I know to some degree it's a matter of taste, but are the arguments for one pronunciation being used over another? Is it simply a matter of taste, or are there claims that one is "correct" and another is not?

As a personal note, this always trips me up around Christmas time, when the hymn Gloria in excelsis Deo is sung in church or on the radio, but I studied Latin at a secular school using the Classical pronunciation.

2 Answers 2


Just like in English, there are many ways to pronounce Latin. Would you say that British pronunciation is correct and American is wrong? Any valid pronunciation will do, but the best choice depends on context.

If you are singing a song from 18th century Germany, it is most appropriate to sing with with the corresponding pronunciation. If you are reading Catullus out loud, it is good style to use pronunciation of his time and place. There is no single ecclesiastic Latin pronunciation — pronunciation depends on time and location.

Choice of pronunciation may also depend on audience. If you speak Latin to a Finn, you will probably be better off with a classical pronunciation since that is what is taught in Finland. (And if you want to impress your Latin-speaking friends, note that a slightly older version of pronunciation is used in Turku than in the rest of Finland.)

It can be difficult to adjust pronunciation to different situations, and sometimes I think it's better not to try to adjust. If the contextually most appropriate pronunciation is too difficult for you or you cannot follow it consistently, do as you do best.

The song you mention has medieval origin and I find it appropriate to sing it as its writer would have sung it. If I were to sing it myself, I would nevertheless do it classically, just because that feels most natural to me.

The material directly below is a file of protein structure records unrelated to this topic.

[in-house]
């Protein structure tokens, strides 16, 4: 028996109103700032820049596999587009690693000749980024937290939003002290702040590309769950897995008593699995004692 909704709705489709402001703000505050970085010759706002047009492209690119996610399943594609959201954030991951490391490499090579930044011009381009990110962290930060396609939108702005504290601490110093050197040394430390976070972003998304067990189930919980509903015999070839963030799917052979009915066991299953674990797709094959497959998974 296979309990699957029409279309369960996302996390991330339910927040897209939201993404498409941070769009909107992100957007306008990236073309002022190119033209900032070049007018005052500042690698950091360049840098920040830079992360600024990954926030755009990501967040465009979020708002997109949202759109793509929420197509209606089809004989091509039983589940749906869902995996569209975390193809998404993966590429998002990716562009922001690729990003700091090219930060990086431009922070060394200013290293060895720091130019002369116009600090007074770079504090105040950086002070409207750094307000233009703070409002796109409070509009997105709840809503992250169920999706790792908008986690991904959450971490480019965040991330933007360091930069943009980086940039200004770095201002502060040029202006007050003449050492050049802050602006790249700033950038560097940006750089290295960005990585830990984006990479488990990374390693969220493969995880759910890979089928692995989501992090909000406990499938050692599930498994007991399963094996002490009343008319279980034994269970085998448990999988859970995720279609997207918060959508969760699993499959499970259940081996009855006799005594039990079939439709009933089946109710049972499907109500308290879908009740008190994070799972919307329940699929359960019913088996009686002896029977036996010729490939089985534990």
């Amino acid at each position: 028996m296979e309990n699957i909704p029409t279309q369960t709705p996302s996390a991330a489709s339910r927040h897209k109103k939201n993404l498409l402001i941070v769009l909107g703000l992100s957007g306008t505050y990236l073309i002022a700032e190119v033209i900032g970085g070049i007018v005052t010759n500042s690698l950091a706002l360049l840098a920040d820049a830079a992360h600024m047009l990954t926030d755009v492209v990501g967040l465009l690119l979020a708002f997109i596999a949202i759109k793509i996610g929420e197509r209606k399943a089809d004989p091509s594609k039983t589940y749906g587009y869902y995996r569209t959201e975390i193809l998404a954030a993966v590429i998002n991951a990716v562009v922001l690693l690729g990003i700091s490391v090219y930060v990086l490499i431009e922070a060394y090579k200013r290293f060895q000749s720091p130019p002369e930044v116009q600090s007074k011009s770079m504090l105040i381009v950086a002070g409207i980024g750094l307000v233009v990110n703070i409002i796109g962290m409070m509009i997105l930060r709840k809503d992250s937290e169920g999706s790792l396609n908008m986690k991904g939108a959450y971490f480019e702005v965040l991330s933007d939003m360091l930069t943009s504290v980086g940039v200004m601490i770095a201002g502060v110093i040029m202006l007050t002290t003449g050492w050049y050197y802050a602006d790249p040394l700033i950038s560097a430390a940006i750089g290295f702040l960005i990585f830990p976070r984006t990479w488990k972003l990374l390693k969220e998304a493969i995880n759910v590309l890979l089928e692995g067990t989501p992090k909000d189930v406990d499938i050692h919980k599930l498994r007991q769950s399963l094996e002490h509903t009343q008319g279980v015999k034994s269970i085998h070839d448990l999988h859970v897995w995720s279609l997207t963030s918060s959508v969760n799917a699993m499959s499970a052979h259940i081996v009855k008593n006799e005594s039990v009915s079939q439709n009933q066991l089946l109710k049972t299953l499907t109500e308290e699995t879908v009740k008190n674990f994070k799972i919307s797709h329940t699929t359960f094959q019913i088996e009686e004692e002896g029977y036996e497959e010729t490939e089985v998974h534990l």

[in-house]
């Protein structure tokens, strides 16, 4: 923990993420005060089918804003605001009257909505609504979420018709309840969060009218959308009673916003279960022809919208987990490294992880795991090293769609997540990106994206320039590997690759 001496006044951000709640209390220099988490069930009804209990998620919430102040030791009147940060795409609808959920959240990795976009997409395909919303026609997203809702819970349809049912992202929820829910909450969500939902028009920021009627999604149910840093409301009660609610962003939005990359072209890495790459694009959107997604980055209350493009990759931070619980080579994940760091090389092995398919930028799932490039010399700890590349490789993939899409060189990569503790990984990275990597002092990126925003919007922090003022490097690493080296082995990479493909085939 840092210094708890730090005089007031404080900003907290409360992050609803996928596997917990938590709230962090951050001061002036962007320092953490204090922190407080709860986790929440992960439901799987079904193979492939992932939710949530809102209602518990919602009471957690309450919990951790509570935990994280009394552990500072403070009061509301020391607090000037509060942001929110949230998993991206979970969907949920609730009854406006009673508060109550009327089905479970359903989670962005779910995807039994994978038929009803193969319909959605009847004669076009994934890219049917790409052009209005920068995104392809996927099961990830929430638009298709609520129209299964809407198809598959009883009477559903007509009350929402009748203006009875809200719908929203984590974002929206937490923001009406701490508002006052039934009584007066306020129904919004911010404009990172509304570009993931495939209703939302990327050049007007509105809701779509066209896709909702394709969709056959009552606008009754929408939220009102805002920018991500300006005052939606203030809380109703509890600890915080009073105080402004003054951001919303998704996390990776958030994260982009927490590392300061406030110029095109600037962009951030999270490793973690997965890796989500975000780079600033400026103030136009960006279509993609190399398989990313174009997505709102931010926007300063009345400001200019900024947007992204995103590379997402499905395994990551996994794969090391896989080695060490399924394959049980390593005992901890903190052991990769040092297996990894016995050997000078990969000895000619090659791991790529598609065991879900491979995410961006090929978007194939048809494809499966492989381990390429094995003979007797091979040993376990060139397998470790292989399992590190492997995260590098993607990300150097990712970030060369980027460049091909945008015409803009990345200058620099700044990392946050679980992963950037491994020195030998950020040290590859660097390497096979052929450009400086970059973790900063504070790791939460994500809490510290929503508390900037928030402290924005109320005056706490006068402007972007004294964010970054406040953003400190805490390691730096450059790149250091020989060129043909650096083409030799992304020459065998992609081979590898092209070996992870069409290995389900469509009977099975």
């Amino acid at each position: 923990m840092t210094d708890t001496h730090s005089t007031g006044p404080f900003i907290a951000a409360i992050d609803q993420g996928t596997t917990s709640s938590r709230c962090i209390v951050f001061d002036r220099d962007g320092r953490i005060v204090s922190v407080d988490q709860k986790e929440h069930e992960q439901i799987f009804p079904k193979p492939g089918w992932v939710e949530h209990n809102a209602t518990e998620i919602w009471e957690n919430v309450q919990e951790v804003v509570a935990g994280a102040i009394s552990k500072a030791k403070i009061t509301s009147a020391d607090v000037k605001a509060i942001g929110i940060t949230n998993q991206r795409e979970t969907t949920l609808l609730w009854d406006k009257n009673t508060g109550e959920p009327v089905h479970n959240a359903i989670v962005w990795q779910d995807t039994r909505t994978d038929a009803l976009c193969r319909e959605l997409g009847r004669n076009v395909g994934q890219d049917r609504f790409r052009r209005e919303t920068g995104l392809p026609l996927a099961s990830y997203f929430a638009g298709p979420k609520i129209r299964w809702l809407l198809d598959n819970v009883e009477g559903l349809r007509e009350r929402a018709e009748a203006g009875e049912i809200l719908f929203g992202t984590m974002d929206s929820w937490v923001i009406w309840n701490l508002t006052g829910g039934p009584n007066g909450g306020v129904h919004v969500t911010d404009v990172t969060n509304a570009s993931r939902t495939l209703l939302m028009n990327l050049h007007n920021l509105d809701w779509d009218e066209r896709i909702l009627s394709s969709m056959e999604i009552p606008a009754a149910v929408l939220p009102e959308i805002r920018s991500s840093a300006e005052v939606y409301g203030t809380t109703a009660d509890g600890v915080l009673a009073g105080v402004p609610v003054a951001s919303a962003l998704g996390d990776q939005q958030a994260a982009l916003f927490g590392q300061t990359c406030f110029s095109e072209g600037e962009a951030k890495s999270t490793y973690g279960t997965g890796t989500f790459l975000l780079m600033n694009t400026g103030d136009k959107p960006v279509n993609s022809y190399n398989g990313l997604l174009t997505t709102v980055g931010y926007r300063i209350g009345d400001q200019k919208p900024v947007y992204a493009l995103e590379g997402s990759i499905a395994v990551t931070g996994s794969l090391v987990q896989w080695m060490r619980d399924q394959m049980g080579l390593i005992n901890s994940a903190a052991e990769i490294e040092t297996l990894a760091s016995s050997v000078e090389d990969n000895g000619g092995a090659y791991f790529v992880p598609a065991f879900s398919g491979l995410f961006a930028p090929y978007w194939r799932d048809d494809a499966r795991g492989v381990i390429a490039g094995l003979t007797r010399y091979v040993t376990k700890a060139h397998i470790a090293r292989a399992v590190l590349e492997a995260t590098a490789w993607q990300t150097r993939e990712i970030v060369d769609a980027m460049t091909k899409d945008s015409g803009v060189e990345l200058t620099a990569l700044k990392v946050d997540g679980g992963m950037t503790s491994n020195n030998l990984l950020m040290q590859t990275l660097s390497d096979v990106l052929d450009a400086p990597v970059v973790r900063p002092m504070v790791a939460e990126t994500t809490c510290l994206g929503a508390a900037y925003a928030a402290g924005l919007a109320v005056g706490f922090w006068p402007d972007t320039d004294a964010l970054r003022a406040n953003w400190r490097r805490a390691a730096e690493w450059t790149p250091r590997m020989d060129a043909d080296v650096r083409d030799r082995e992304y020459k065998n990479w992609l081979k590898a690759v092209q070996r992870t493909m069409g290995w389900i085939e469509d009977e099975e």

• Yes, British is more correct, purer vowels, amenable to better enunciation ☺
    – Geremia
    Jun 29, 2016 at 17:38
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    @Geremia, you just triggered every American on the planet. :D And purer vowels? Words like "drama" are often spoken like "dramer" in a British accent (not to mention Australian), and I would hardly call that pure! But we could argue about this all day... :)
    – Sam K
    Aug 11, 2017 at 22:53

One common argument for classical pronunciation is that it's "the way Romans spoke Latin." While I appreciate (and usually try to make) historically informed choices, this argument only tells part of the story. Yes, it's the way Romans spoke Latin—until the 2nd or 3rd century A.D. At that point Latin started to turn into Late Latin, and what we think of now as ecclesiastical pronunciation started to enter the language. (There's a good summary of the shift on Unam Sanctam Catholicam, a website run by a lay apostolate about history and tradition in the Church.)

So yes, while classical pronunciation is indeed the way Romans spoke Latin, ecclesiastical pronunciation is also the way Romans spoke Latin. It's just that Cicero was dead by then, so people are less interested in the literature. :)

  • Ecclesiastical pronunciation is probably closer to classical Latin than Late Latin was in some aspects. Late Latin has "radius" as "radzius" (then Romanian "rază"), or even "raius" (Spanish "rayo") or "ragius" (Italian "raggio"). There were dialects and stuff. Ecclesiastical "unmade" some mergers of Late Latin (v and b did merge like in Spanish for example, dzi, gi, and consonantal i merged in various ways, ti and ci merged in Western Romance, etc.). Sep 3, 2019 at 9:44
  • Do you mean rather "Ecclesiastical pronunciation is probably closer to Latin than Classical Latin? Because I don't understand how Ecclesiastical pronunciation is closer to classical Latin, than to Late Latin.
    – Quidam
    Oct 23, 2019 at 14:35
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    I mean the differences between the Ecclesiastical pronunciation and the Classical pronunciation are smaller than the differences between that Classical pronunciation and a Late Latin one. That is, the Ecclesiastical pronunciation incorporates some Classical features that were lost in Late Latin, such as: Jan 28, 2020 at 11:49
  • - Distinguishing gi/di/j/zi, they merged in Late Latin in different ways depending on dialect (that's how diurnum in Latin became giorno in Italian: it was already pronounced /ˈʝorno/ in Late Latin, and not /diˈurnu(m)/ as in Classical or Ecclesiastical Latin). - Having a 5 vowel system, Late Latin had 7, /e/ and /o/ often replaced Classical or Ecclesiastical /i/ and /u/ and accent rules were often different as well (so Late Latin had integrum as /enˈtegro/ and that explains the Spanish word entero, while both Classical and Ecclesiastical Latin have /ˈintegru(m)/. Jan 28, 2020 at 11:53

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